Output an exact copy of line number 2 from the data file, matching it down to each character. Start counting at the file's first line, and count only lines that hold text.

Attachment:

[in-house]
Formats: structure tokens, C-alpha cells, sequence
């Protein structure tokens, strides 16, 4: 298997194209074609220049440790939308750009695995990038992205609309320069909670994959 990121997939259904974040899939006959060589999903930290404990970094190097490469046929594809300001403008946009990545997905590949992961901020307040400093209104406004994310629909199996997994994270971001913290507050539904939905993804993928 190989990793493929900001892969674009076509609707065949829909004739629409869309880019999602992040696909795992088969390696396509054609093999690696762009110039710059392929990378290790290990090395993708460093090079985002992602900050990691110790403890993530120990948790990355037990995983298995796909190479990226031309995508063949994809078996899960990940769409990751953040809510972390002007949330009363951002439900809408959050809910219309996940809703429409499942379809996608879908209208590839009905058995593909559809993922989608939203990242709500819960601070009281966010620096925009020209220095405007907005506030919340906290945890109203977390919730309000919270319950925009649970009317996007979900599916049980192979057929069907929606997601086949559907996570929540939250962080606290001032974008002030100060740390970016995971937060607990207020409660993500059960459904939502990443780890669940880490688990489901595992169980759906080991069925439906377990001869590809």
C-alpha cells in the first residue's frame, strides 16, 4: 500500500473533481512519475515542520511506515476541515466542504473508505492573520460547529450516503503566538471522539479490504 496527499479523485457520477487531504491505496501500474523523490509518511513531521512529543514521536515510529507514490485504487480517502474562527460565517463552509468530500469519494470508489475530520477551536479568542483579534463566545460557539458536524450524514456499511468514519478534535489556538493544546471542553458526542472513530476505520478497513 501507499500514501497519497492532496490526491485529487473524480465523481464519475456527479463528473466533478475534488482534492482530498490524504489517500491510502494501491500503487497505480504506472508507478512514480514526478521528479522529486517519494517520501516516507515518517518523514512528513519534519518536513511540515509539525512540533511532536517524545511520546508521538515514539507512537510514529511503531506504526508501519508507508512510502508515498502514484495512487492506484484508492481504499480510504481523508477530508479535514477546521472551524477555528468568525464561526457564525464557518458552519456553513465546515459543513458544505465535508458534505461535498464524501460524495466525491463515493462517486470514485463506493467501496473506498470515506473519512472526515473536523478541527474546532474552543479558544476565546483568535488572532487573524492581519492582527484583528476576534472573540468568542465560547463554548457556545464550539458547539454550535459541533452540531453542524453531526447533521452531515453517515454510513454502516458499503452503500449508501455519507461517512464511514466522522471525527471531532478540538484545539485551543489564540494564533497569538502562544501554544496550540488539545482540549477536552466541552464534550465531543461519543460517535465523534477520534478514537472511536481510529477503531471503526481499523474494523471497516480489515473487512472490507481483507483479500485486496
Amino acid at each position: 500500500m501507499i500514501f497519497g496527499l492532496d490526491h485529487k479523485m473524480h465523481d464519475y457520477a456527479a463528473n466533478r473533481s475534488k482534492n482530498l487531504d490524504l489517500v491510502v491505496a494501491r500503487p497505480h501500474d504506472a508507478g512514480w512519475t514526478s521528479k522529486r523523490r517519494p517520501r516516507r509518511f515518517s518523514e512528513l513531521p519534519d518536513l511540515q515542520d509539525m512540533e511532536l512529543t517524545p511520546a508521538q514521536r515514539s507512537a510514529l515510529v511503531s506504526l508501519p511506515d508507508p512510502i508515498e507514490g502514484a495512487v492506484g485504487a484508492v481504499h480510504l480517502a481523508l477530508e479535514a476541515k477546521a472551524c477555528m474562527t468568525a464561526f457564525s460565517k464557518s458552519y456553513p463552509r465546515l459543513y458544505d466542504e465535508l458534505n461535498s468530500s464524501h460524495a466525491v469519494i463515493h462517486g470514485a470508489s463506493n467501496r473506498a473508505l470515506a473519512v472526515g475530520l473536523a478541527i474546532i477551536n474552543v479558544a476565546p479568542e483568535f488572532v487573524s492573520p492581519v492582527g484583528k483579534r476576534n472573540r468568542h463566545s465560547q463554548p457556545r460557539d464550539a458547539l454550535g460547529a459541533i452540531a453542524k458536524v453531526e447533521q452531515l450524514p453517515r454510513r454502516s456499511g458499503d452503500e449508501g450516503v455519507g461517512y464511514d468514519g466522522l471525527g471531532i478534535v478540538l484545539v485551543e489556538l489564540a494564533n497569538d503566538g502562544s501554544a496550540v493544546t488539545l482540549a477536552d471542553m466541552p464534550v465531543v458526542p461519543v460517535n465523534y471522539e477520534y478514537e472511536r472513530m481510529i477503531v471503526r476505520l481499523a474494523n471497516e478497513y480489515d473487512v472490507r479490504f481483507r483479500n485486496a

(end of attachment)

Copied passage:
Formats: structure tokens, C-alpha cells, sequence